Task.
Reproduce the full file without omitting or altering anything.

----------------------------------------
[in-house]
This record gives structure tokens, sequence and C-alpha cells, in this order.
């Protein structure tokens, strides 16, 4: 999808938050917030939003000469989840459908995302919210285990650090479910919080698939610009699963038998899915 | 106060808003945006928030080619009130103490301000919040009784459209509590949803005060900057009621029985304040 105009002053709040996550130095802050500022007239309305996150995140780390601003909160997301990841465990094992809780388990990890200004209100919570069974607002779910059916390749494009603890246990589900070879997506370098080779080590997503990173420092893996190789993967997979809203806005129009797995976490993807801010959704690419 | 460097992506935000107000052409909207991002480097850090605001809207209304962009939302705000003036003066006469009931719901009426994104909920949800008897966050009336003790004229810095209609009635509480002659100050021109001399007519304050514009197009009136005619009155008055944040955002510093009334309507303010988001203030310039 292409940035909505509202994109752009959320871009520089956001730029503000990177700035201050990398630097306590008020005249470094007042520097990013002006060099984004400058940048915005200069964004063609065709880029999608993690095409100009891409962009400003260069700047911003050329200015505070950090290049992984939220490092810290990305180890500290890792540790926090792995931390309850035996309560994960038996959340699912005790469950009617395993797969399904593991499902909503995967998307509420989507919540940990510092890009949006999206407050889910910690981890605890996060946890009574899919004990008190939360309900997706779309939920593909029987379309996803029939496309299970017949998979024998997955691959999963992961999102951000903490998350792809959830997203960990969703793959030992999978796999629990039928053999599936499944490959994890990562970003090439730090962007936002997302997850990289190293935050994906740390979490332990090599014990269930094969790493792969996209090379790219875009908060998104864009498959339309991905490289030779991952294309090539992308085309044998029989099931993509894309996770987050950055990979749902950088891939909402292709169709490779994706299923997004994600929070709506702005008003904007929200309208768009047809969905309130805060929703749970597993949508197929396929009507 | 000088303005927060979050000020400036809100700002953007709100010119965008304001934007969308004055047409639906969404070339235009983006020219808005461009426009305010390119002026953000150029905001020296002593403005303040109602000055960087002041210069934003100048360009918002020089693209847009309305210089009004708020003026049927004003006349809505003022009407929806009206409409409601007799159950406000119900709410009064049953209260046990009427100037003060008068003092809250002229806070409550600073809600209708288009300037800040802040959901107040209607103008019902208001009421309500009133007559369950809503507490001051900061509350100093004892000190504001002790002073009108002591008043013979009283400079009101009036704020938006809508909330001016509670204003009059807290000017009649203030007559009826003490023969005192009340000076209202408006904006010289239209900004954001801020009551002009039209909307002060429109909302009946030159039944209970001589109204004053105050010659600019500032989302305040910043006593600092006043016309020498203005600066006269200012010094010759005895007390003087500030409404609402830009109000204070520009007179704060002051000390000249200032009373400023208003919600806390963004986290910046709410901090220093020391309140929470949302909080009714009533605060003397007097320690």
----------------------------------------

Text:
[in-house]
This record gives structure tokens, sequence and C-alpha cells, in this order.
């Protein structure tokens, strides 16, 4: 999808938050917030939003000469989840459908995302919210285990650090479910919080698939610009699963038998899915 | 106060808003945006928030080619009130103490301000919040009784459209509590949803005060900057009621029985304040 105009002053709040996550130095802050500022007239309305996150995140780390601003909160997301990841465990094992809780388990990890200004209100919570069974607002779910059916390749494009603890246990589900070879997506370098080779080590997503990173420092893996190789993967997979809203806005129009797995976490993807801010959704690419 | 460097992506935000107000052409909207991002480097850090605001809207209304962009939302705000003036003066006469009931719901009426994104909920949800008897966050009336003790004229810095209609009635509480002659100050021109001399007519304050514009197009009136005619009155008055944040955002510093009334309507303010988001203030310039 292409940035909505509202994109752009959320871009520089956001730029503000990177700035201050990398630097306590008020005249470094007042520097990013002006060099984004400058940048915005200069964004063609065709880029999608993690095409100009891409962009400003260069700047911003050329200015505070950090290049992984939220490092810290990305180890500290890792540790926090792995931390309850035996309560994960038996959340699912005790469950009617395993797969399904593991499902909503995967998307509420989507919540940990510092890009949006999206407050889910910690981890605890996060946890009574899919004990008190939360309900997706779309939920593909029987379309996803029939496309299970017949998979024998997955691959999963992961999102951000903490998350792809959830997203960990969703793959030992999978796999629990039928053999599936499944490959994890990562970003090439730090962007936002997302997850990289190293935050994906740390979490332990090599014990269930094969790493792969996209090379790219875009908060998104864009498959339309991905490289030779991952294309090539992308085309044998029989099931993509894309996770987050950055990979749902950088891939909402292709169709490779994706299923997004994600929070709506702005008003904007929200309208768009047809969905309130805060929703749970597993949508197929396929009507 | 000088303005927060979050000020400036809100700002953007709100010119965008304001934007969308004055047409639906969404070339235009983006020219808005461009426009305010390119002026953000150029905001020296002593403005303040109602000055960087002041210069934003100048360009918002020089693209847009309305210089009004708020003026049927004003006349809505003022009407929806009206409409409601007799159950406000119900709410009064049953209260046990009427100037003060008068003092809250002229806070409550600073809600209708288009300037800040802040959901107040209607103008019902208001009421309500009133007559369950809503507490001051900061509350100093004892000190504001002790002073009108002591008043013979009283400079009101009036704020938006809508909330001016509670204003009059807290000017009649203030007559009826003490023969005192009340000076209202408006904006010289239209900004954001801020009551002009039209909307002060429109909302009946030159039944209970001589109204004053105050010659600019500032989302305040910043006593600092006043016309020498203005600066006269200012010094010759005895007390003087500030409404609402830009109000204070520009007179704060002051000390000249200032009373400023208003919600806390963004986290910046709410901090220093020391309140929470949302909080009714009533605060003397007097320690």